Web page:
You are here
J. D. Johnston Bungalow (Daybreak Cottage)
J. D. Johnston built this secluded and modest cottage as a birthday present for his wife. Hence it also served as his getaway place during the final seventeen years of his career as a contractor turned self-made architect who was responsible in both capacities for many Newport and Jamestown buildings. His shingled bungalow might have been described as Japanesque when it was built. Intimations of the exotic appear in the wide bargeboards with rounded ends and the projecting purlins, simulating the heavy exposed timber framing under broadly projecting eaves of traditional Japanese houses. Here, however, the frame is adapted to American carpentry: boards instead of heavy timbers and nails instead of elaborate mortice and tenon joinery, with scroll-saw shaping and purlins that serve only to stabilize the boards and counter warping. The pavilionlike porch, the petiteness of everything, and the forced asymmetries also evoke Japan. But it is surely the American Arts and Crafts bungalow that prevails. As is the case with many Jamestown houses, the most extraordinary elevation faces the water and so is best seen by boat. One slope of a cross-gabled projection from the main gable is clipped in midcourse. The dynamic result is a lopsided gable sailing over the void of the wraparound porch, an eccentricity intensified by the contrast of the normative gable of the dormer and by the parallel slant of the stair enclosure up to the porch. The latter can even be viewed as a displaced fragment of the amputated effect above. Simple board flaps as shutters complete the straightforward handling of all elements. The carefully crafted woodwork on the interior (not open to the public) is intact. Johnston's wife continued to live in the house until 1954, when she sold it to its second owner.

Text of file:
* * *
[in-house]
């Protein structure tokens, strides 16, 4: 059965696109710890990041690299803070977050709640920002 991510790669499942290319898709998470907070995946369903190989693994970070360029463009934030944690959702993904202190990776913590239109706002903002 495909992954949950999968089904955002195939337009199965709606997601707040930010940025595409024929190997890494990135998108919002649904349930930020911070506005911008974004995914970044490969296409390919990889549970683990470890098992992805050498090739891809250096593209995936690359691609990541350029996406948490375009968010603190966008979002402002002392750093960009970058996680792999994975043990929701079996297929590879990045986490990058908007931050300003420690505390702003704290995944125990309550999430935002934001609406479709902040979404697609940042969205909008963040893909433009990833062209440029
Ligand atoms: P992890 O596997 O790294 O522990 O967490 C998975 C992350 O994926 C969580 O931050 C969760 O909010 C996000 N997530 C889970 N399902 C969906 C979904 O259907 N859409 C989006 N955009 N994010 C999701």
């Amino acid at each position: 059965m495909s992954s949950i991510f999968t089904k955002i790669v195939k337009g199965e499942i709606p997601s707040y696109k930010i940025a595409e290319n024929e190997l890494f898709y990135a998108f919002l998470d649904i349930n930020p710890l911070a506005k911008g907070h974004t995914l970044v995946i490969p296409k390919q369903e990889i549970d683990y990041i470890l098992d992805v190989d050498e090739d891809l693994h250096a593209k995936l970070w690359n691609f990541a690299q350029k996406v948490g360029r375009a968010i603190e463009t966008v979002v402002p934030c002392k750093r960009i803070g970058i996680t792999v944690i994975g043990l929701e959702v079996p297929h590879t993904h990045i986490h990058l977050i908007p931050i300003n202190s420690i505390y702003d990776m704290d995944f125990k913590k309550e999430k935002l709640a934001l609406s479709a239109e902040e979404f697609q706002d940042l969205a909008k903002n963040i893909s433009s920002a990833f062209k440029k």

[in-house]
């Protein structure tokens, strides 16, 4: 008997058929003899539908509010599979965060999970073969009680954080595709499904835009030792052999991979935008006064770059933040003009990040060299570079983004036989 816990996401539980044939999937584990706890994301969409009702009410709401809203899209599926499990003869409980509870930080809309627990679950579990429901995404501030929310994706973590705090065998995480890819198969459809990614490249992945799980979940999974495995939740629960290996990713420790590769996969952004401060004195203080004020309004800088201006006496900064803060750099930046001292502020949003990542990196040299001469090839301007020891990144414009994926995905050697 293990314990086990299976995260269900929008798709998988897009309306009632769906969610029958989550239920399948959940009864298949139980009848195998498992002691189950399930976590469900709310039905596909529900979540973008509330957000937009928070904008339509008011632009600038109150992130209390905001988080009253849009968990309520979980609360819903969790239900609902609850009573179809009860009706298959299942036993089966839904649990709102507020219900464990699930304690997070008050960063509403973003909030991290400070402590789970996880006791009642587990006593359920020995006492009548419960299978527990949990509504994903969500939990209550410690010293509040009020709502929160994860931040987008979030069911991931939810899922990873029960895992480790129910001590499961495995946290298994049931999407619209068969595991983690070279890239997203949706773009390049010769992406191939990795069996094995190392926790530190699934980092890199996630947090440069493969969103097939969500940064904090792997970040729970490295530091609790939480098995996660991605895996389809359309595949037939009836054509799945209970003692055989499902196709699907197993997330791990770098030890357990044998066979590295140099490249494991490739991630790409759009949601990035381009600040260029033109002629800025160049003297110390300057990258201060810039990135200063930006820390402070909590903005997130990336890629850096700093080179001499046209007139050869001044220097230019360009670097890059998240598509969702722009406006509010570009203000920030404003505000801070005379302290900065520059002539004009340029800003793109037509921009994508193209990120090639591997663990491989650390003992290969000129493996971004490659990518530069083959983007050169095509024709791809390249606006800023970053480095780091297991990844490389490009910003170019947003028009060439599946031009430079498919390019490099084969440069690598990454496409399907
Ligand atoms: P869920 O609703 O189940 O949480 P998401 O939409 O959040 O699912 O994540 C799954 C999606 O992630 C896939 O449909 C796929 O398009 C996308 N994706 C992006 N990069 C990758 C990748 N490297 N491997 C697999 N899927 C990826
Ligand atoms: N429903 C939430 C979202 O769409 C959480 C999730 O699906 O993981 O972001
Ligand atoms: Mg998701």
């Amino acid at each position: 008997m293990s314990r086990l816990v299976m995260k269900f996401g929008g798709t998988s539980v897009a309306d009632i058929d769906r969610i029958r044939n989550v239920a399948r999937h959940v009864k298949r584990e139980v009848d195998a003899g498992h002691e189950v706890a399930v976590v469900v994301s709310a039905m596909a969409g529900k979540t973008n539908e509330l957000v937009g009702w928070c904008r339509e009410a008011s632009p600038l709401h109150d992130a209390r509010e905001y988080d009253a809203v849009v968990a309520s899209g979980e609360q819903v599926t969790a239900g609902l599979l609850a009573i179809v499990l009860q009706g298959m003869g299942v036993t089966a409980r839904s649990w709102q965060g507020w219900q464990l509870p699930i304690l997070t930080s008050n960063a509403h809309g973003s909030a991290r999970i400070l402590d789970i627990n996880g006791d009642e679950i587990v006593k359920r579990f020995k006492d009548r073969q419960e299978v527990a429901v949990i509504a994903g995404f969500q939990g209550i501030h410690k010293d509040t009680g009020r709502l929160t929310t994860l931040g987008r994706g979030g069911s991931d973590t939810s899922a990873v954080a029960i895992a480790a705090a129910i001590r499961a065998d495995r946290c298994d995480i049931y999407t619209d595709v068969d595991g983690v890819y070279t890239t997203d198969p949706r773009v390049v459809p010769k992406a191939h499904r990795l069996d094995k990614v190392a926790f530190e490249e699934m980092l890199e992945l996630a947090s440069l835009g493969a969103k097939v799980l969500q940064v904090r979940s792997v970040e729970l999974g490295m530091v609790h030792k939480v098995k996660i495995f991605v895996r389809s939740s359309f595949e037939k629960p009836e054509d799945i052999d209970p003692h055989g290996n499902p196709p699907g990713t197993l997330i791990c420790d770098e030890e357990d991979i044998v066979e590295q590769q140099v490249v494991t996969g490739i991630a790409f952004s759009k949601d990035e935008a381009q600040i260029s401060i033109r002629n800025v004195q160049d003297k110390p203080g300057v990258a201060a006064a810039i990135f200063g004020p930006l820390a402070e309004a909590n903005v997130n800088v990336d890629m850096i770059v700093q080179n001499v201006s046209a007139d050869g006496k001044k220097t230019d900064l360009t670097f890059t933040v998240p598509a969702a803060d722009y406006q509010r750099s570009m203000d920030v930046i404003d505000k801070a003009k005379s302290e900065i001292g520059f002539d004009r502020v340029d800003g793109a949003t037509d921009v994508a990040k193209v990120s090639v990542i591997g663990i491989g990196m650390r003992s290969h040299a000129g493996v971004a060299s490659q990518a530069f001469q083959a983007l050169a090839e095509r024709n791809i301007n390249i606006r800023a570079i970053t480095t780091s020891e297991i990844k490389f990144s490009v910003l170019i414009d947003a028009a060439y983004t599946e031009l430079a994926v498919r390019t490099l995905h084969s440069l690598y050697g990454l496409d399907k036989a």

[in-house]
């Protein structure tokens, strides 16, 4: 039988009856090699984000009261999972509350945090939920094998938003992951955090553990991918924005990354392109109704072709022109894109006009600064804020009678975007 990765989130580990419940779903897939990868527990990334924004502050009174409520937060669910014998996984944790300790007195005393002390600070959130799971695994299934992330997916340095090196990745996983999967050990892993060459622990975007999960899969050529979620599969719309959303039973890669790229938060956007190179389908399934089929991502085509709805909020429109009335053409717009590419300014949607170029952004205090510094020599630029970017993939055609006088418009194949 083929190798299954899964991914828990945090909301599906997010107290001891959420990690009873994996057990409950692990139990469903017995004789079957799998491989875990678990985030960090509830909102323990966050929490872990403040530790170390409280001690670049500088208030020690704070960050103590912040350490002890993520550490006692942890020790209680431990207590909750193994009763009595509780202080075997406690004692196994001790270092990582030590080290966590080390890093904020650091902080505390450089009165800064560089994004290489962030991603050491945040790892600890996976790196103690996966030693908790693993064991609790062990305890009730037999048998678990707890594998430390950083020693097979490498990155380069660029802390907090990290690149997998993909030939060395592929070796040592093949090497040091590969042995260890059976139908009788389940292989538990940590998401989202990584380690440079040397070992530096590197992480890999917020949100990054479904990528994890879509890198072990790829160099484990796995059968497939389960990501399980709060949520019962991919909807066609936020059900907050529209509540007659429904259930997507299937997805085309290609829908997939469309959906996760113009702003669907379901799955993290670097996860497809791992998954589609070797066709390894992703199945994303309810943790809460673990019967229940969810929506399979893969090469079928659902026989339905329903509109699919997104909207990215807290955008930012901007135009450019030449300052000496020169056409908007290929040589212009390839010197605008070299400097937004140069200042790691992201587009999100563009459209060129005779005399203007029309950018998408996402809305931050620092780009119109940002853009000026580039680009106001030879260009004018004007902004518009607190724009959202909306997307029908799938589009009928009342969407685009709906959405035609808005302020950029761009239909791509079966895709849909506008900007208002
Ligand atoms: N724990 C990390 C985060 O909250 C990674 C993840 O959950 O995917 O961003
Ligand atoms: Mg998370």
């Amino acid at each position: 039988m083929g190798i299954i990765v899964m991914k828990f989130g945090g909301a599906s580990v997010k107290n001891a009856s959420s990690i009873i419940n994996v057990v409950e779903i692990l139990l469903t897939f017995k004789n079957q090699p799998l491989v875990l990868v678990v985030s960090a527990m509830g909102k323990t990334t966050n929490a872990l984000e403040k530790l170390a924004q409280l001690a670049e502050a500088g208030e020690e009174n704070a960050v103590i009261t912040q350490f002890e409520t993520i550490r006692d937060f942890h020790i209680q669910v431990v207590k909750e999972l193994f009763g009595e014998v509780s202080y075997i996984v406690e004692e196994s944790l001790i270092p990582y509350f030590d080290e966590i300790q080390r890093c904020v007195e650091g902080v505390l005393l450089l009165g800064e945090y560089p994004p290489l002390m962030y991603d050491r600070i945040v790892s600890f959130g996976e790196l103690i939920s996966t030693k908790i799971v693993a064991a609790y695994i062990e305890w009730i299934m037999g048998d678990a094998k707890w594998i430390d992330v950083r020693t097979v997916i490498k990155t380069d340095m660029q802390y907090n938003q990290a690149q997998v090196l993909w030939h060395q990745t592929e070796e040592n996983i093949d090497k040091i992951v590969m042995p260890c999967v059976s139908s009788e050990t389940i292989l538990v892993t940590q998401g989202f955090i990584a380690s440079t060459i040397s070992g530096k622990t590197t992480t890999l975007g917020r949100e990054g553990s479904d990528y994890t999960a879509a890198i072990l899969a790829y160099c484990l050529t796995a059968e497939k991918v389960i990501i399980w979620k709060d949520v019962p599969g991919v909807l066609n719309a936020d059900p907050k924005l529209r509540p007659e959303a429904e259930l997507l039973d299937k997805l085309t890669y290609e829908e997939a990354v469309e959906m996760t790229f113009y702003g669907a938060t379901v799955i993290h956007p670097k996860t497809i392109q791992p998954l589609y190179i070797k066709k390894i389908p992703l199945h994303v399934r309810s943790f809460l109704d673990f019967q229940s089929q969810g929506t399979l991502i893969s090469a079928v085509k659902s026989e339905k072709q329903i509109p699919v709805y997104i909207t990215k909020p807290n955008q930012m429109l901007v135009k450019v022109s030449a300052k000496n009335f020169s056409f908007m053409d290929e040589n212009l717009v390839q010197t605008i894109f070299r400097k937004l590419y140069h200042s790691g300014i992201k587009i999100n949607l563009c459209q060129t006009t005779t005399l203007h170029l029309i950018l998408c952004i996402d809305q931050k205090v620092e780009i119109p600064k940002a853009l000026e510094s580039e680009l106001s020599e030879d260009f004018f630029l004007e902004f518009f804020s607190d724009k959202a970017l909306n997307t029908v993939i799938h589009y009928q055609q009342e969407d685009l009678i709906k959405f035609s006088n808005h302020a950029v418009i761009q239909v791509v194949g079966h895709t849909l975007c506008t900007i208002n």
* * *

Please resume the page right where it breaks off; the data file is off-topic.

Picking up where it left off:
If SAH Archipedia has been useful to you, please consider supporting it.
SAH Archipedia tells the story of the United States through its buildings, landscapes, and cities. This freely available resource empowers the public with authoritative knowledge that deepens their understanding and appreciation of the built environment. But the Society of Architectural Historians, which created SAH Archipedia with University of Virginia Press, needs your support to maintain the high-caliber research, writing, photography, cartography, editing, design, and programming that make SAH Archipedia a trusted online resource available to all who value the history of place, heritage tourism, and learning.